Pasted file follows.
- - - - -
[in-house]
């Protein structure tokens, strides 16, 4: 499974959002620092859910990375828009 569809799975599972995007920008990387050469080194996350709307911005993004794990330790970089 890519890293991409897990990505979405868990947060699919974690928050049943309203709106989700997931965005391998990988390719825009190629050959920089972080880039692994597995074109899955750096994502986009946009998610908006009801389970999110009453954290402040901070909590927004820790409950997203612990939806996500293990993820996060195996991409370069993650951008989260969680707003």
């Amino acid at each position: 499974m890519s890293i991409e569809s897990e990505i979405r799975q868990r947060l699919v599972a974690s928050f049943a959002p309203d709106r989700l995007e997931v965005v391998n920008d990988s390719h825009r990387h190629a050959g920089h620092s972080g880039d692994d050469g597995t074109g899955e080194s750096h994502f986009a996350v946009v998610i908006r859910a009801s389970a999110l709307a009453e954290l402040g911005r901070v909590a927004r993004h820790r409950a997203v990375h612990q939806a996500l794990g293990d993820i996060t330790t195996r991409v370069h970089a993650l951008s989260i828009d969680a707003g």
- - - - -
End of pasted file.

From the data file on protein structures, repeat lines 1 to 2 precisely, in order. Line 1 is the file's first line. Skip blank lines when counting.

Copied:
[in-house]
């Protein structure tokens, strides 16, 4: 499974959002620092859910990375828009 569809799975599972995007920008990387050469080194996350709307911005993004794990330790970089 890519890293991409897990990505979405868990947060699919974690928050049943309203709106989700997931965005391998990988390719825009190629050959920089972080880039692994597995074109899955750096994502986009946009998610908006009801389970999110009453954290402040901070909590927004820790409950997203612990939806996500293990993820996060195996991409370069993650951008989260969680707003």